This coming Saturday (January 23, 2016, for time travelers reading this from the future), I will be running a one-shot at in Plano, Texas, for some friends. We had intended to play a couple of weeks before but illness kept me home. While this will start as a one-shot dungeon run, I have hopes it could turn into more. A lot depends on the players, of course. They include experienced players and total newcomers. If all goes well, we could turn it into a semi-open game running more regularly. Since it’s at a makerspace, that presents fun possibilities for props and stuff that I don’t get to do at home or online.


I have an on-again, off-again relationship with Roll20. Over the last year and a half, I have learned some lessons about playing on a VTT. Voice chat is hard for me because of the interruptions at home, otherwise I have to wait until the kids go to bed. I have not yet tried a text-only game on Roll20, but years of experience roleplaying in Star Wars Galaxies and other MMORPGs has prepared me well for it (I hope).

If I can make this work again, then three possibilities come to mind. First, a megadungeon lends itself to the mapping capabilities. I would probably do this via an open table approach since the site has tens of thousands of players. (The clamoring for spots in a 5E game gets out of control sometimes.) Alternately, I could focus on the text chat capabilities and run an urban campaign focused on intrigue, social interaction, diplomacy, espionage… And finally, I have a number of friends who don’t live near me but would like to play. This is the closest to using Roll20 in the stead of a traditional game, but that carries the traditional headaches of scheduling and whatnot. I have to think hard about that one.

Play by post

Text chat also means thinking about play by post. Of course, Roll20 could support this style (private forums for each campaign, character sheets), but other platforms do so in a more integrated fashion. Campaigns that de-emphasize combat and “adventuring” in favor of heavy RP, such as the above-mentioned urban campaign, fit this style much better, I think.

Musing on the implications of the D&D 5e SRD

Little Dorrit, Musing and dreaming, by PhizThe main reason I stopped playing D&D Fifth Edition was that it read too much like a set of software requirements (use cases). 5e writes everything out in expansive detail, rather than in a concise “Strunk & White-esque” manner.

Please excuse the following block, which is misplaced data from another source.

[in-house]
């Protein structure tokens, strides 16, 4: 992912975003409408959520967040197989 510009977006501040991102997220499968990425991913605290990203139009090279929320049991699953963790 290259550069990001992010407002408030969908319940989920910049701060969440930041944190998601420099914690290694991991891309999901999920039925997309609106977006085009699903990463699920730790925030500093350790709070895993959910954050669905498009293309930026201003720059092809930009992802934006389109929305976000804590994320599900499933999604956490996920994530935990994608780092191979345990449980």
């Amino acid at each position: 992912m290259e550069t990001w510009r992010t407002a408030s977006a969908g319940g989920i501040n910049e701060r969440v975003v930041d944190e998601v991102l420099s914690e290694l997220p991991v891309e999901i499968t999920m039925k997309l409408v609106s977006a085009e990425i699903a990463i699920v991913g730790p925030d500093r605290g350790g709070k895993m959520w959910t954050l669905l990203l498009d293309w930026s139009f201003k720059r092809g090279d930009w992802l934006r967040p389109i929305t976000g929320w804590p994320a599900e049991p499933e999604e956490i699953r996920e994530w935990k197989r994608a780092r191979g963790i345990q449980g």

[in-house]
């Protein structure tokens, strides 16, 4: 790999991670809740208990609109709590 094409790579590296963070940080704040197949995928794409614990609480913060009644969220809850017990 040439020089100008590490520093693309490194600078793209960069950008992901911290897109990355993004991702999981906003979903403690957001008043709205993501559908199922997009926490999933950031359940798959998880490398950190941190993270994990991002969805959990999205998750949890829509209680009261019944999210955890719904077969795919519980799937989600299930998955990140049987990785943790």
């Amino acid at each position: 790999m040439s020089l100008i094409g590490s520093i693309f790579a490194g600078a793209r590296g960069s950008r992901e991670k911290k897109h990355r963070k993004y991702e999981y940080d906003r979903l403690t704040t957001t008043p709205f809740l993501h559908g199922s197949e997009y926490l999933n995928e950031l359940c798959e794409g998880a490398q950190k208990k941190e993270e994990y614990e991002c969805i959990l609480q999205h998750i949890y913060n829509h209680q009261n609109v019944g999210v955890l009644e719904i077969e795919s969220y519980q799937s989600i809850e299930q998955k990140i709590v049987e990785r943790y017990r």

This drove me back to simpler rule sets like Swords & Wizardry and even Microlite20 or Searchers of the Unknown. For some purposes (e.g. playing with my kids), those still make the most sense. I need the ability to riff on what my players do as quickly as they  do it. Otherwise, their interest starts to wane and they want to go watch anime or play Minecraft or something.

But the release of the Systems Reference Document and Open Gaming License for 5e might change things a little. +Stan Shinn already has a project titled Dungeonesque: Red Box RPG that will provide a streamlined version of the 5e rules based on the SRD. I expect a number of similar projects to come out soon as well. While the so-called “O5R” movement may not have gathered much steam, this sort of approach might do enough to make it worthwhile for me. In fact, incorporating the best parts of other games (e.g. the encumbrance rules from Lamentations of the Flame Princess and the domain level play from Adventurer Conqueror King System) just became a lot more viable.

Related to this, I have trouble playing via Roll20 in part because data entry for the monsters takes so much time. (Voice chat has become less workable for me due to my home environment as well.) I expect we’ll see the monsters from the SRD available on Roll20 soon based on comments from the developers there, however.  They can’t afford to miss the opportunity to streamline play for the most popular game on their platform.

I’d like to come back to 5e for something other than dungeon crawling. Perhaps a game of urban intrigue and espionage using text chat on Roll20 would work better, as it involves a lot less crunch and a lot more roleplaying. (The reason for sticking with 5e comes down to the interest level from players.) I also like designing monsters and such using the 5e crunch, ironically enough, so I might stat up a few things from my Roll For Initiative collection and put them out on the Dungeon Master’s Guild for people to use.

Certainly this started me thinking about 5e again in a way I haven’t in quite a while. Good job, WotC.

Do the simplest thing that could possibly work

XKCD "Board Game" comic

my backup plan

So this weekend I’m going to run some D&D at a local makerspace ( has an open house Saturday evening for anybody in the Dallas-Plano area). I’m probably going to use “Searchers of the Unknown” by +Nicolas Dessaux or some variant thereof, because you can’t get much simpler and call it D&D. Microlite20 would work just about as well and for the same reasons.  Several of the folks who have expressed interest in playing also noted they’ve never done this before, and the open house will  almost certainly provide a fairly raucous environment.

I remain unsure about what dungeon to use, though. Here again, I’m partial to the simplest possible approach: here is a dungeon, go get the treasure and try not to die. Normally I’d go with “Goblin Gully” by +Dyson Logos for this, but my kids are likely to play and they’ve been through that one before (albeit not all the way to the end). So I think I will quickly stock an existing map or try to pick something simple from the One-Page Dungeon contest entrants in the past. Of course, any suggestions on this would be welcome, because I have a lot of level 1 modules in my archives and such but need to do this in a way that satisfies two conditions: (a) family friendly-ish (i.e. no Death Frost Doom even if I love it), and (b) approaching the platonic ideal of “old school D&D”. If it goes well enough, it could end up being an open-table setup where every few weeks I show up with another dungeon level or two, but one step at a time.